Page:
Luxury travel news this week


Here’s a round-up of luxury travel stories that have caught the eye this week. To make sure you receive these new weekly alerts in your web browser, please click on the red bell icon in the bottom right hand corner of the page and click ‘subscribe’ (works on desktop only – for other ways to subscribe, please click here). This will also alert you to any other posts on the blog. Should you wish, you can unsubscribe at any time, by clicking on the icon again and selecting ‘unsubscribe’.

Tourism hit from coronavirus will carry into 2021, travel experts say

Even as infections of the novel coronavirus seemed to be slowing at one point last week, the effects of the epidemic on the global tourism industry were accelerating rapidly. The impact of the pneumonia-like disease caused by the COVID-19 virus is already being felt across Asia, where leisure and business travel contributed $884 billion to gross domestic product in 2017… [read more]

‘Megxit’ effect could turn Vancouver Island ‘into the next Martha’s Vineyard’

The Kennedys put Martha’s Vineyard, Massachusetts, on the map. The Bush family made Kennebunkport, Maine, a tourist destination. And now, the Duke and Duchess of Sussex may be doing the same for Vancouver Island, Canada, according to marketing experts. Prince Harry and his wife, Meghan, have been living on the picturesque island, located on the Northeastern Pacific Ocean, just off the coast of British Columbia, since they officially stepped back from their duties as senior members of the royal family in January… [read more]

Will Greta Thunberg trade her sailing boat for a superyacht?

The world’s 300 biggest superyachts produce close to the same carbon footprint as the African nation of Burundi – but there may be one that even an environmentalist would find both appealing and sustainable… [read more]

Coronavirus triggers boom in private jet inquiries

Private jet operators have seen a big spike in requests from passengers wanting to charter their own planes during the coronavirus outbreak. With airlines scaling back flights in and out of China, some travellers are stuck inside or outside the country. The wealthy ones are turning to private jet operators to ask them to arrange flights, despite the huge costs… [read more]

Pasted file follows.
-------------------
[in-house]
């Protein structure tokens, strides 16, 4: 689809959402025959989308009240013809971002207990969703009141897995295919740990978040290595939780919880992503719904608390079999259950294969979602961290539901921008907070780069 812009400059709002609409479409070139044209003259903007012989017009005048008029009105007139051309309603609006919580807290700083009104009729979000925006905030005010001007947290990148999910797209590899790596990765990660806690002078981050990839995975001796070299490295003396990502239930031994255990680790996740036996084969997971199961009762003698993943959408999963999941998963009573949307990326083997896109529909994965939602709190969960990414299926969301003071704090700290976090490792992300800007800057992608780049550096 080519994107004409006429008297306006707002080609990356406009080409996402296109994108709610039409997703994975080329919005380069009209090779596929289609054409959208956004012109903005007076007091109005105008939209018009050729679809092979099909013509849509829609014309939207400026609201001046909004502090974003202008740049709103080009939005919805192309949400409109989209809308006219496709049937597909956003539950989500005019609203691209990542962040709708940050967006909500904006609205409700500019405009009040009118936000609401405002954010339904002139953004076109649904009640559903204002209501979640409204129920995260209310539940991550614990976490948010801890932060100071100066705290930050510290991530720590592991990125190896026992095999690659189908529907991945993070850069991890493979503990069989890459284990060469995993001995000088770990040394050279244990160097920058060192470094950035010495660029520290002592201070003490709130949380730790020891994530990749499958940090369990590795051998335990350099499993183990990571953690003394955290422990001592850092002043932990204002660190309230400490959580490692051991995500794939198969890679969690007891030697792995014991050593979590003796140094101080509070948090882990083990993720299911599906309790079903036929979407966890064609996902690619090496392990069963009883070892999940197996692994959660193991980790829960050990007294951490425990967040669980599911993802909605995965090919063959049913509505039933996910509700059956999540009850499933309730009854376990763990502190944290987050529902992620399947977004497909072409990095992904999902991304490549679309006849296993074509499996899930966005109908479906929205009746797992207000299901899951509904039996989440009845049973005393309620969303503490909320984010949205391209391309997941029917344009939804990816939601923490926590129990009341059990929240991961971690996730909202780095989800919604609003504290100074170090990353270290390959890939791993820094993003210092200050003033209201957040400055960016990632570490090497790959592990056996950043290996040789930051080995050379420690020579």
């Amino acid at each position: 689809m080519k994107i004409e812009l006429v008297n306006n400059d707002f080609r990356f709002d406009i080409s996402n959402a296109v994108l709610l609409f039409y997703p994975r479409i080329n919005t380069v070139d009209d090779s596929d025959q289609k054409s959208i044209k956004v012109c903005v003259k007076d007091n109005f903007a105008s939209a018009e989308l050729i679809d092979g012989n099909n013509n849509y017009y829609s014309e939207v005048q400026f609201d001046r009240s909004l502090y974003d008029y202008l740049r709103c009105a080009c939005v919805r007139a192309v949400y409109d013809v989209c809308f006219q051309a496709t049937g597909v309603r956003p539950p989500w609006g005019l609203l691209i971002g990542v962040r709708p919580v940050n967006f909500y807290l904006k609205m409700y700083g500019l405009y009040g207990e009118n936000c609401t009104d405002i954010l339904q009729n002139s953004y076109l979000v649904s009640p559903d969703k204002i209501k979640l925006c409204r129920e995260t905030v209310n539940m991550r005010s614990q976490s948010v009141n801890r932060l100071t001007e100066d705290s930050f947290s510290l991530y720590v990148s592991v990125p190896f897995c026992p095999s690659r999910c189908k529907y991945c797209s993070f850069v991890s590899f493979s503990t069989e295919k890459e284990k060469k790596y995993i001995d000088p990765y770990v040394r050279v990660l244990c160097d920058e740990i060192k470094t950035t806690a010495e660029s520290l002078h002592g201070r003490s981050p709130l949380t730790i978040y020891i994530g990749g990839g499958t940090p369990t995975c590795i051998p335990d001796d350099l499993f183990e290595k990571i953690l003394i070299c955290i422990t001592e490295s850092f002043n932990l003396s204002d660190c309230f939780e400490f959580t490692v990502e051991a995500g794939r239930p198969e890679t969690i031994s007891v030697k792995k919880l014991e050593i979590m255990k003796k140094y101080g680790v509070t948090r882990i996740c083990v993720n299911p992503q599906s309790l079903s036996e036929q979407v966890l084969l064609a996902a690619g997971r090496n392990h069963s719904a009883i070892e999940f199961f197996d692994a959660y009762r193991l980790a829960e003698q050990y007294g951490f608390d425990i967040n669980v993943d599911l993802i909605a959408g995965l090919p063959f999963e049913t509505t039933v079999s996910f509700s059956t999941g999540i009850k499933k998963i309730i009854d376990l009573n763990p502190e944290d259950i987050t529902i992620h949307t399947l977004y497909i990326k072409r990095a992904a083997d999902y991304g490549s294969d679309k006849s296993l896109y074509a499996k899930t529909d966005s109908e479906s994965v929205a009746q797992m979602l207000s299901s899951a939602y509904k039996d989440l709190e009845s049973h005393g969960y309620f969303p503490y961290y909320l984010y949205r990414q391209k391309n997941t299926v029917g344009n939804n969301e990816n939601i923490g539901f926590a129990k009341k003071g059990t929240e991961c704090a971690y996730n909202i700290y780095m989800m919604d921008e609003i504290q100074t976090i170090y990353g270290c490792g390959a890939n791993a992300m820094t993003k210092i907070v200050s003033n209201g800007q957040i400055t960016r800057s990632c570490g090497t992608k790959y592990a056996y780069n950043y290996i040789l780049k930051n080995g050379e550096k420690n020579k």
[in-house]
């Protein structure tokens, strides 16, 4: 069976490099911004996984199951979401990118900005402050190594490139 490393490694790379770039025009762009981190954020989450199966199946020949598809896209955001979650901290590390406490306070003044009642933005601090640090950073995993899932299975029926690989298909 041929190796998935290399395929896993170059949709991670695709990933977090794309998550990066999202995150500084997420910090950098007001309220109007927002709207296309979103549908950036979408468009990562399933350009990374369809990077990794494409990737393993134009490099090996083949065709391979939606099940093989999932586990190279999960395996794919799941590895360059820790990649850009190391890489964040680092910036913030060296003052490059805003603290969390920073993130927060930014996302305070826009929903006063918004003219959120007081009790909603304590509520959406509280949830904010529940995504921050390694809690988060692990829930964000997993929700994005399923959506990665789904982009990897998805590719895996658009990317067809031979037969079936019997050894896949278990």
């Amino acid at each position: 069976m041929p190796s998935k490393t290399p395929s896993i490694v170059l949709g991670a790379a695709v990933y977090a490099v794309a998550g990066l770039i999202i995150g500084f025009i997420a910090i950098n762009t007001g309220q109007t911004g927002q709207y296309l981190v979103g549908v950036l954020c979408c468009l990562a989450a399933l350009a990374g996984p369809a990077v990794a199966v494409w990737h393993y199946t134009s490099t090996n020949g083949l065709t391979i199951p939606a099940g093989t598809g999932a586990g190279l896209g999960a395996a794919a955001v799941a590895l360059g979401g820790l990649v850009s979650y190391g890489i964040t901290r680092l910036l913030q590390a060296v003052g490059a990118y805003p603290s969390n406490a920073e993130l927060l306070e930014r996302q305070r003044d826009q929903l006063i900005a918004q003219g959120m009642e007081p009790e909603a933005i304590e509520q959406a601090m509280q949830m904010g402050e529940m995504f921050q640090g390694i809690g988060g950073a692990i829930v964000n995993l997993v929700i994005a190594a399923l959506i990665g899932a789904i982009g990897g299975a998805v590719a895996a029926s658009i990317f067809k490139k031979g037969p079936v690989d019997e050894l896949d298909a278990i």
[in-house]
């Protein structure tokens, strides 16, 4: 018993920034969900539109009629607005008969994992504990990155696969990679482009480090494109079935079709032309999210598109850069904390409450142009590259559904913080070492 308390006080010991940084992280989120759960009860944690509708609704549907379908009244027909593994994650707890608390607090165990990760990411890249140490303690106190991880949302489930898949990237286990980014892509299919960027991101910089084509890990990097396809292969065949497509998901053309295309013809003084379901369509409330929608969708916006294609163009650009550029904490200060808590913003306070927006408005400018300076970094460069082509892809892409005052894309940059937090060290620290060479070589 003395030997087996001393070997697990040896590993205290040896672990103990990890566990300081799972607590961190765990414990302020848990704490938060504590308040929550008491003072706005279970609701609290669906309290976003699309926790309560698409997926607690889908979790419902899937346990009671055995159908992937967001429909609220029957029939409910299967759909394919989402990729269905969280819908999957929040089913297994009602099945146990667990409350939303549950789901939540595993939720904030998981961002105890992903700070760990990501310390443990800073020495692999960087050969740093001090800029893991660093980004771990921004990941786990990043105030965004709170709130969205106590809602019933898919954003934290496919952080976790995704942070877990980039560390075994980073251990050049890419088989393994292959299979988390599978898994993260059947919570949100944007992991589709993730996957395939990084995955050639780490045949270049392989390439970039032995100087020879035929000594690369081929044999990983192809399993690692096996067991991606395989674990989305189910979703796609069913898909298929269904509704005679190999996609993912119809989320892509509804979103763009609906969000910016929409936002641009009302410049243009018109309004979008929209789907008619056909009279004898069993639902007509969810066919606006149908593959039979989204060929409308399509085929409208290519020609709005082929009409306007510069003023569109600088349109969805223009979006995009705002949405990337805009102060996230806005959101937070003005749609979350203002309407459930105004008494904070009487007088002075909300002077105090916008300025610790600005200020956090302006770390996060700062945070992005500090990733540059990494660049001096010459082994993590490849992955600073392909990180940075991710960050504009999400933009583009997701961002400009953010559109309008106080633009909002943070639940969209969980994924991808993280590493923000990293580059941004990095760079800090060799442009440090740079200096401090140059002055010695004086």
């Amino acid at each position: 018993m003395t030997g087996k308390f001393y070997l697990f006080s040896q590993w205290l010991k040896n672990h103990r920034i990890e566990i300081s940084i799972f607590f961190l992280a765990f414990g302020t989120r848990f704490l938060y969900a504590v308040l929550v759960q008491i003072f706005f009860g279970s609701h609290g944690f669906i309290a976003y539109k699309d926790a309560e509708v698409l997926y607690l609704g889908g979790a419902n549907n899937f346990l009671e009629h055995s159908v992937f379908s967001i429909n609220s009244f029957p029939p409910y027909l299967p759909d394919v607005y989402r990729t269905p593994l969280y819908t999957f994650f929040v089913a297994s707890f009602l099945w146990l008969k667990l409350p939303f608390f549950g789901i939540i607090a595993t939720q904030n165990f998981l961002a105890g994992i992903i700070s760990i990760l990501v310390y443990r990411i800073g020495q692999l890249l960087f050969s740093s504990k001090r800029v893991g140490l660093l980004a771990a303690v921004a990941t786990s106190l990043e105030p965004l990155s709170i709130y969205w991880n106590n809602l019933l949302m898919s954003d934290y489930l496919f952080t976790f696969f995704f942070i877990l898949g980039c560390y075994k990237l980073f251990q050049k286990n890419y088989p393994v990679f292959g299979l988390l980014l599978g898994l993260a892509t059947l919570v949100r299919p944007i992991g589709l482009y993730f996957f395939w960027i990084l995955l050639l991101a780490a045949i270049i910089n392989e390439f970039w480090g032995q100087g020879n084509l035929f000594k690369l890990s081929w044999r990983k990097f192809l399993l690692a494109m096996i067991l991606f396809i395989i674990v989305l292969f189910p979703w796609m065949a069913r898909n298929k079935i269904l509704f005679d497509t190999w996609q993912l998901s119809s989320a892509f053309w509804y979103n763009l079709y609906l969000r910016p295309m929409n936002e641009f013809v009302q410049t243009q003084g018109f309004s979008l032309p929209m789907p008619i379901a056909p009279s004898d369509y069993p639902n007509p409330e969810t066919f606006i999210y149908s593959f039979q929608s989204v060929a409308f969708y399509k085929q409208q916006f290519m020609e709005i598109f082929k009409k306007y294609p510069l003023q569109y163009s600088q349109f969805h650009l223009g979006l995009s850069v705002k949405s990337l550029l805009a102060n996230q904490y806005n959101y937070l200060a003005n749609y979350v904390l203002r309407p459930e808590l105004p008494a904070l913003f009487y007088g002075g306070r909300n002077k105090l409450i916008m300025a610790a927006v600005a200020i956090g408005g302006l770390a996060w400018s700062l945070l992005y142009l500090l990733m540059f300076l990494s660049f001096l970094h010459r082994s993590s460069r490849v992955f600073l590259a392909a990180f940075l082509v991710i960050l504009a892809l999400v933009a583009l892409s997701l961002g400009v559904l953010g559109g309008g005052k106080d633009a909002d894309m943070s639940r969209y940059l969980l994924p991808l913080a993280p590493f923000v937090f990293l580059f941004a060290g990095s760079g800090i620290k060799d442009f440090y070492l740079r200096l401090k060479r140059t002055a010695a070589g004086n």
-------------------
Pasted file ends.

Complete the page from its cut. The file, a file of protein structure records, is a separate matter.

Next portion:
The Cinque Terre tops the list of the world’s most Instagrammed villages

Perched in the Italian Riviera not far from Genoa, the Cinque Terre is a group of five villages in a national park which is a UNESCO world heritage site. According to an international listing established by Farawayfurniture.com, it is the most ‘Instagrammed’ village destination in the world, with more than two million pictures… [read more]

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Comments (7)

  1. Darius says:

    No surprise that Hobbiton is in the list of most Instagrammed villages, perhaps the only surprise is that it is no higher than 8th?

  2. Hamish Brown says:

    Even the prediction that Coronavirus will impact onto tourism until 2021 is possibly optimistic. There’s so many unknowns.

    The virus is still young and we don’t know how it will develop. Although there’s a lot of optimism about having a vaccine ready for next winter we don’t know whether we will be dealing with the same virus and if those vaccines will be effective. Another issue is that we tend to assume that once we’ve had the Coronavirus and presumably survived will we be immune or will we still be at risk as with colds and flu? Also we tend to look at it from an affluent First World perspective where the state can afford the vaccination costs. You’ve got to ask whether vaccination will get through to the millions of homeless on the streets of the world’s cities and towns who will be particularly vulnerable due to their underlying poor health condition. We are probably just on the opening chapters of the Coronavirus story.